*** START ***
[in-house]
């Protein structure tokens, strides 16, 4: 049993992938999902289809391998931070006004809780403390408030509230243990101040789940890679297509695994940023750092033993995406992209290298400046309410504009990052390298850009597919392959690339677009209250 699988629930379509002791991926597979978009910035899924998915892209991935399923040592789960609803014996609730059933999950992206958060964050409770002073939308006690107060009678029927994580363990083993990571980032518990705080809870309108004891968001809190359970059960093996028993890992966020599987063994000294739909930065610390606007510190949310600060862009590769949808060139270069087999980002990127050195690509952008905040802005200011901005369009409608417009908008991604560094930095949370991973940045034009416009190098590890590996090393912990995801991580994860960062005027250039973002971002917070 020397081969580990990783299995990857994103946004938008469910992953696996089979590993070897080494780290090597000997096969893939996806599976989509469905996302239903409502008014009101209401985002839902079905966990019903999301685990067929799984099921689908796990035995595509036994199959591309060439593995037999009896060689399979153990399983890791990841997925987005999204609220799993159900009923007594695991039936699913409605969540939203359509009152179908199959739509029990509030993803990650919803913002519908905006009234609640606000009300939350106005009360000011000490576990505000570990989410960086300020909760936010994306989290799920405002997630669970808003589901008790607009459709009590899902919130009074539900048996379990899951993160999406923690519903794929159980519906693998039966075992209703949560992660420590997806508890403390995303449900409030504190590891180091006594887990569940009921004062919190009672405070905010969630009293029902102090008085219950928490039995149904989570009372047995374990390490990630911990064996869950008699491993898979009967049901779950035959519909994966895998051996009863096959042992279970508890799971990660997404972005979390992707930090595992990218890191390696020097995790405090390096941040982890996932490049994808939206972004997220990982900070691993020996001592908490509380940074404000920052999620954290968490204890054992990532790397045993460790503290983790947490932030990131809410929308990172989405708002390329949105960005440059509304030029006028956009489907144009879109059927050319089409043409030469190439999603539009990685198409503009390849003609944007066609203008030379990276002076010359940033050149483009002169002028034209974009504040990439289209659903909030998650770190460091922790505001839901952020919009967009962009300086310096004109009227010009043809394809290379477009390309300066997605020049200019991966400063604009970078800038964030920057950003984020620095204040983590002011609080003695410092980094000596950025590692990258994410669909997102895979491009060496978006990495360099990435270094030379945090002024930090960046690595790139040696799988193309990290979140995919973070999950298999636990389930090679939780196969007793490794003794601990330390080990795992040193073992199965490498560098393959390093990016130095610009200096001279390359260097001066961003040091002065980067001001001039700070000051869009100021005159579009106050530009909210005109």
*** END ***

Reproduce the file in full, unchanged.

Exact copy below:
[in-house]
């Protein structure tokens, strides 16, 4: 049993992938999902289809391998931070006004809780403390408030509230243990101040789940890679297509695994940023750092033993995406992209290298400046309410504009990052390298850009597919392959690339677009209250 699988629930379509002791991926597979978009910035899924998915892209991935399923040592789960609803014996609730059933999950992206958060964050409770002073939308006690107060009678029927994580363990083993990571980032518990705080809870309108004891968001809190359970059960093996028993890992966020599987063994000294739909930065610390606007510190949310600060862009590769949808060139270069087999980002990127050195690509952008905040802005200011901005369009409608417009908008991604560094930095949370991973940045034009416009190098590890590996090393912990995801991580994860960062005027250039973002971002917070 020397081969580990990783299995990857994103946004938008469910992953696996089979590993070897080494780290090597000997096969893939996806599976989509469905996302239903409502008014009101209401985002839902079905966990019903999301685990067929799984099921689908796990035995595509036994199959591309060439593995037999009896060689399979153990399983890791990841997925987005999204609220799993159900009923007594695991039936699913409605969540939203359509009152179908199959739509029990509030993803990650919803913002519908905006009234609640606000009300939350106005009360000011000490576990505000570990989410960086300020909760936010994306989290799920405002997630669970808003589901008790607009459709009590899902919130009074539900048996379990899951993160999406923690519903794929159980519906693998039966075992209703949560992660420590997806508890403390995303449900409030504190590891180091006594887990569940009921004062919190009672405070905010969630009293029902102090008085219950928490039995149904989570009372047995374990390490990630911990064996869950008699491993898979009967049901779950035959519909994966895998051996009863096959042992279970508890799971990660997404972005979390992707930090595992990218890191390696020097995790405090390096941040982890996932490049994808939206972004997220990982900070691993020996001592908490509380940074404000920052999620954290968490204890054992990532790397045993460790503290983790947490932030990131809410929308990172989405708002390329949105960005440059509304030029006028956009489907144009879109059927050319089409043409030469190439999603539009990685198409503009390849003609944007066609203008030379990276002076010359940033050149483009002169002028034209974009504040990439289209659903909030998650770190460091922790505001839901952020919009967009962009300086310096004109009227010009043809394809290379477009390309300066997605020049200019991966400063604009970078800038964030920057950003984020620095204040983590002011609080003695410092980094000596950025590692990258994410669909997102895979491009060496978006990495360099990435270094030379945090002024930090960046690595790139040696799988193309990290979140995919973070999950298999636990389930090679939780196969007793490794003794601990330390080990795992040193073992199965490498560098393959390093990016130095610009200096001279390359260097001066961003040091002065980067001001001039700070000051869009100021005159579009106050530009909210005109």